Almost 6,000 Berkeley County property owners can expect a refund soon if they paid a fee for building roads in the rapidly growing county.
Circuit Judge R. Markley Dennis Jr. signed an order granting preliminary approval to a $6.5 million settlement in a lawsuit brought by four residents and three businesses.
The final approval, which would refund property owners about 50 percent of their fee, is expected to come during a June 29 hearing.
“This is a great day for thousands of homeowners and businesses in Berkeley County,” said lawyer Ross Appel of McCullough Khan, who represented the plaintiffs with Jay Ward of Richardson, Patrick, Westbrook & Brickman.
Their lawsuit alleged the county collected about $12 million in impact fees for infrastructure between 2006 and 2014 but only spent about $1.9 million of that by a June 2014 deadline. The suit was granted class-action status in December.
The fee was assessed to property owners in the fast-growing, unincorporated southwestern part of the county, including homes in and around Cane Bay Plantation.
The fee for a single-family residence was $1,348, while commercial, industrial and educational developments were assessed depending on the type of use and their expected impact on traffic.
For instance, a 1,200-square-foot soup-and-sandwich shop was assessed $4,600 in 2014, while a 3,000-square-foot general retail store was charged more than $19,000, according to county records.
Berkeley County School District paid $215,177 in impact fees for Nexton Elementary School and $227,650 for Cane Bay Middle. It also paid the fee for Cane Bay High and Cane Bay Elementary, but those figures were not available Monday.
Claiming schools are the result of growth, not the cause of it, the district sought an exemption from the fee, but state lawmakers failed to pass a bill in 2011 that would have provided such a break.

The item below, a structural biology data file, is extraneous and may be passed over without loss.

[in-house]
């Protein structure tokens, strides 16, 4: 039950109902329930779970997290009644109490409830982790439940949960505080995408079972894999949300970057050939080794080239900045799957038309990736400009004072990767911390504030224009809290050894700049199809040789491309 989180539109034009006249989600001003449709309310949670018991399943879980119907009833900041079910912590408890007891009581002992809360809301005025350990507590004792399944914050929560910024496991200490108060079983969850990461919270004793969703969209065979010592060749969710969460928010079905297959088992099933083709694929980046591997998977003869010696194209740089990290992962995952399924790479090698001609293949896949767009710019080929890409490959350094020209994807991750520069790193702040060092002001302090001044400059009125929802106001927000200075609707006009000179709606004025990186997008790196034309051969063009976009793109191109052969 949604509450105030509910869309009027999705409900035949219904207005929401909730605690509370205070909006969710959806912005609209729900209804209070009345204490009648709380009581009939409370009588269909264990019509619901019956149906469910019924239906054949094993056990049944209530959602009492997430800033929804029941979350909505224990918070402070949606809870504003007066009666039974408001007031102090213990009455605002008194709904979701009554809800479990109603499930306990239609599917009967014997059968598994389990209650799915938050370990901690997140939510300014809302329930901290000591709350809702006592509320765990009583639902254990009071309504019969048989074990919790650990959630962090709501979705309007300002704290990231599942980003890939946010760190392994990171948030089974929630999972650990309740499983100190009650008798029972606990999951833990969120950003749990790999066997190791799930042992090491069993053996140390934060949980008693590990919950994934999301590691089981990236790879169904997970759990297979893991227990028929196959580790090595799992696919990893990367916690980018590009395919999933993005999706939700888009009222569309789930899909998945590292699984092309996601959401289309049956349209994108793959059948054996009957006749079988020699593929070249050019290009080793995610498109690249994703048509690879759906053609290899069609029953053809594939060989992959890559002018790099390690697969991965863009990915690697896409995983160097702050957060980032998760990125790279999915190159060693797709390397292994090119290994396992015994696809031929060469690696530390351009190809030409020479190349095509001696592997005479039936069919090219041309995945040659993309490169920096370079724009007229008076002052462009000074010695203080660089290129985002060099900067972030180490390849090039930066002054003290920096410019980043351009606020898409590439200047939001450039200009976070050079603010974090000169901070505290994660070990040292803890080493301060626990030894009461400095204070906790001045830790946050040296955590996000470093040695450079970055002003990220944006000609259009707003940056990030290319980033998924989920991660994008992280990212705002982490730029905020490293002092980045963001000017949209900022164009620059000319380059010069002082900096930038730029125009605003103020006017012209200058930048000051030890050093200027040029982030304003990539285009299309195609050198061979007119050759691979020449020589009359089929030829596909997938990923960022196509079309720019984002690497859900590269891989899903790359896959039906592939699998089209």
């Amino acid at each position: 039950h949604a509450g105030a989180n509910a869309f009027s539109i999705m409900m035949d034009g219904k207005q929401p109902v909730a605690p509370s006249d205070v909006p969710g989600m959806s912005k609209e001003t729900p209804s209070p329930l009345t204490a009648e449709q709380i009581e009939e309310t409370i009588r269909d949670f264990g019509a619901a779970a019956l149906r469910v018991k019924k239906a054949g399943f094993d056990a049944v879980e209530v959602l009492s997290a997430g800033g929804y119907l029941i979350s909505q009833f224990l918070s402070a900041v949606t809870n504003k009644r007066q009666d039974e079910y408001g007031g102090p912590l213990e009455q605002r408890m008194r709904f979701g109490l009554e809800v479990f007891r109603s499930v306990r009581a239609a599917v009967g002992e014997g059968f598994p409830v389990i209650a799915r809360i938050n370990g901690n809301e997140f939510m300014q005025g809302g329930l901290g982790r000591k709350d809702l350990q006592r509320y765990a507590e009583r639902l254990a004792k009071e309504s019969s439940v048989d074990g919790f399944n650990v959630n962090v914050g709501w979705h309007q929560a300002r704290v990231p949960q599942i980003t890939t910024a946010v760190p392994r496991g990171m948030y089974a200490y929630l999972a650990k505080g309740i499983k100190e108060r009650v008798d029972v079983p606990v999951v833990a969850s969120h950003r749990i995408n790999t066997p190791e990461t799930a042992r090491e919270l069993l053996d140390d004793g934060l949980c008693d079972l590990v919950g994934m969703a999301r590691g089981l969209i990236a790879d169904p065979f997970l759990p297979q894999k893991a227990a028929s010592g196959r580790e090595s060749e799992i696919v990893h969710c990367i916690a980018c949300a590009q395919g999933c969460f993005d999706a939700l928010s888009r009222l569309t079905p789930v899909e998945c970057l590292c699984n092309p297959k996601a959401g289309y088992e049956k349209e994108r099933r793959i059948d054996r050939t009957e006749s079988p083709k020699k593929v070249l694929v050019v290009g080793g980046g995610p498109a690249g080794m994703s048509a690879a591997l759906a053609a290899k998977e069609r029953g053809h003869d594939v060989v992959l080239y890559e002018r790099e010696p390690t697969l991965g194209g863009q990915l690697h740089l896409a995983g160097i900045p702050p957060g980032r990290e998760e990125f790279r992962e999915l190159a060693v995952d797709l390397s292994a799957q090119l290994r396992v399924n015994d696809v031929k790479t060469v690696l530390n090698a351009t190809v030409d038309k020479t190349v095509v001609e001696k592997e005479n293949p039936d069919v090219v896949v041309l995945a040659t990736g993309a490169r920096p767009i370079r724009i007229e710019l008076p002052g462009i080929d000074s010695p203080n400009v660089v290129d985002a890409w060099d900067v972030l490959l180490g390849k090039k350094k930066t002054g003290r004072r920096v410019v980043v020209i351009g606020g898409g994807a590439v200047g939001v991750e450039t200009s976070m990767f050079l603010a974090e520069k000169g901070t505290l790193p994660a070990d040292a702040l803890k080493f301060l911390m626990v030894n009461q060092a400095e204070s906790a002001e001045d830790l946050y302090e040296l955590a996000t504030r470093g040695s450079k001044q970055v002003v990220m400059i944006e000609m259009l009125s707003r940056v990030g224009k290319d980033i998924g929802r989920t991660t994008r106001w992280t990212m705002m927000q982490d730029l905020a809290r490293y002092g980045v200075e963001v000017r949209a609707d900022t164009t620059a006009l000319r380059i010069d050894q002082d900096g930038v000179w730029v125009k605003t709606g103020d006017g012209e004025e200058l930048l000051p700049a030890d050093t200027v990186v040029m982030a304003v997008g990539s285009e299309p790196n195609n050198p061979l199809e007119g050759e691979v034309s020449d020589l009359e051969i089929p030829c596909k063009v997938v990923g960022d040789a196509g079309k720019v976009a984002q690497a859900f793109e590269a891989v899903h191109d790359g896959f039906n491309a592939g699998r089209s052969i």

The fee was started in 2006 under Supervisor Jim Rozier and was intended to pay for road improvements, bridges and traffic signals. It was to remain in effect for 15 years, or until 2021.
Two years later, still struggling to keep up with the demands on infrastructure, county residents passed a 1 percent sales tax, which was renewed in 2014 with the promise of ending impact fees. The county repealed the 8-year-old policy in December 2014.
Both current Supervisor Bill Peagler and former Supervisor Dan Davis said the fee hurt development in the lower part of the county.
Davis has called the fee “a business-killer and one of the worst things that Berkeley County has ever done.”
Peagler said Monday, “It is unfortunate that (Davis) administration placed us in the position we are in now. As elected officials, entrusted by Berkeley County residents to protect their tax dollars paid to the county, we believe the agreement reached honors that responsibility.”
Attorneys on both sides have been in settlement talks since December. Clay McCullough, another attorney for the plaintiffs, said the settlement “is in the best interest of the class and the people of Berkeley County.”
Notices will be mailed within 15 days to the property owners deemed eligible for a refund by the court based on data provided by Berkeley County.
To participate in the settlement, class members do not have to do anything other than wait for their checks to arrive in the mail, but property owners can let the county keep their share, if they choose.
State law requires current property owners to receive the refunds, under the assumption that the previous owners passed this added expense along during the sale of the property.